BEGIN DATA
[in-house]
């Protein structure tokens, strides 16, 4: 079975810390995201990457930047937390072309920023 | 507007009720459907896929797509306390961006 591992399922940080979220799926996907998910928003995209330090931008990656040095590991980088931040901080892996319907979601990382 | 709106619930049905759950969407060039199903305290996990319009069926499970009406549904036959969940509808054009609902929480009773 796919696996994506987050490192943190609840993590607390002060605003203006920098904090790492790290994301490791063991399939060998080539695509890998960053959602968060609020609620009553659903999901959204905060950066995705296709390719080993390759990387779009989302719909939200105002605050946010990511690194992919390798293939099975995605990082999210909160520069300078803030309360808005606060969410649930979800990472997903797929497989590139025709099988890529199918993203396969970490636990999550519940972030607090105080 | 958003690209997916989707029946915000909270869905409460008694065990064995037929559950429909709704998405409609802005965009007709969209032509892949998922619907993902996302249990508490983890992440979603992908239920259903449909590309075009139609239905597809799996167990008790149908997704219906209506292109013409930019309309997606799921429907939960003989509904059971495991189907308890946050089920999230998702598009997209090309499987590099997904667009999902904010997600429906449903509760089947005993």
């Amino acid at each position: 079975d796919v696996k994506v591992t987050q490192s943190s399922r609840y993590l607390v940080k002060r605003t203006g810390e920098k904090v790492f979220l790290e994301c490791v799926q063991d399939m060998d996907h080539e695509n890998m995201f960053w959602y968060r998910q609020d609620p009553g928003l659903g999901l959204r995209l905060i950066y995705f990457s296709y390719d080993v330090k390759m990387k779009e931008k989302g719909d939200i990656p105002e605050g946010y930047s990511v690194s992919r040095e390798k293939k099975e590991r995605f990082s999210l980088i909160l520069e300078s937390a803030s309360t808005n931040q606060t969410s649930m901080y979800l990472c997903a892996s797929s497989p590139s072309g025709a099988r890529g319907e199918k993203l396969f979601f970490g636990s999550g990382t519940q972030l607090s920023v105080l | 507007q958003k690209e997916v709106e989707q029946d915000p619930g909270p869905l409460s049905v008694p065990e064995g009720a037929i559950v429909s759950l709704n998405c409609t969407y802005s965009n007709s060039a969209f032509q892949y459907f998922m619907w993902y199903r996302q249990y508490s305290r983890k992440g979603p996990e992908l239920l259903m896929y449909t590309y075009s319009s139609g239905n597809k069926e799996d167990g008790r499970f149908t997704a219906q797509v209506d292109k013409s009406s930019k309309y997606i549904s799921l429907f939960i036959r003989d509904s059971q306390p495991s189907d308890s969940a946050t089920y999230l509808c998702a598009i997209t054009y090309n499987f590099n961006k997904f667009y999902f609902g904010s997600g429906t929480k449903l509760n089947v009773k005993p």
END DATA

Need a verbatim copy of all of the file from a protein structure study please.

[in-house]
């Protein structure tokens, strides 16, 4: 079975810390995201990457930047937390072309920023 | 507007009720459907896929797509306390961006 591992399922940080979220799926996907998910928003995209330090931008990656040095590991980088931040901080892996319907979601990382 | 709106619930049905759950969407060039199903305290996990319009069926499970009406549904036959969940509808054009609902929480009773 796919696996994506987050490192943190609840993590607390002060605003203006920098904090790492790290994301490791063991399939060998080539695509890998960053959602968060609020609620009553659903999901959204905060950066995705296709390719080993390759990387779009989302719909939200105002605050946010990511690194992919390798293939099975995605990082999210909160520069300078803030309360808005606060969410649930979800990472997903797929497989590139025709099988890529199918993203396969970490636990999550519940972030607090105080 | 958003690209997916989707029946915000909270869905409460008694065990064995037929559950429909709704998405409609802005965009007709969209032509892949998922619907993902996302249990508490983890992440979603992908239920259903449909590309075009139609239905597809799996167990008790149908997704219906209506292109013409930019309309997606799921429907939960003989509904059971495991189907308890946050089920999230998702598009997209090309499987590099997904667009999902904010997600429906449903509760089947005993």
């Amino acid at each position: 079975d796919v696996k994506v591992t987050q490192s943190s399922r609840y993590l607390v940080k002060r605003t203006g810390e920098k904090v790492f979220l790290e994301c490791v799926q063991d399939m060998d996907h080539e695509n890998m995201f960053w959602y968060r998910q609020d609620p009553g928003l659903g999901l959204r995209l905060i950066y995705f990457s296709y390719d080993v330090k390759m990387k779009e931008k989302g719909d939200i990656p105002e605050g946010y930047s990511v690194s992919r040095e390798k293939k099975e590991r995605f990082s999210l980088i909160l520069e300078s937390a803030s309360t808005n931040q606060t969410s649930m901080y979800l990472c997903a892996s797929s497989p590139s072309g025709a099988r890529g319907e199918k993203l396969f979601f970490g636990s999550g990382t519940q972030l607090s920023v105080l | 507007q958003k690209e997916v709106e989707q029946d915000p619930g909270p869905l409460s049905v008694p065990e064995g009720a037929i559950v429909s759950l709704n998405c409609t969407y802005s965009n007709s060039a969209f032509q892949y459907f998922m619907w993902y199903r996302q249990y508490s305290r983890k992440g979603p996990e992908l239920l259903m896929y449909t590309y075009s319009s139609g239905n597809k069926e799996d167990g008790r499970f149908t997704a219906q797509v209506d292109k013409s009406s930019k309309y997606i549904s799921l429907f939960i036959r003989d509904s059971q306390p495991s189907d308890s969940a946050t089920y999230l509808c998702a598009i997209t054009y090309n499987f590099n961006k997904f667009y999902f609902g904010s997600g429906t929480k449903l509760n089947v009773k005993p």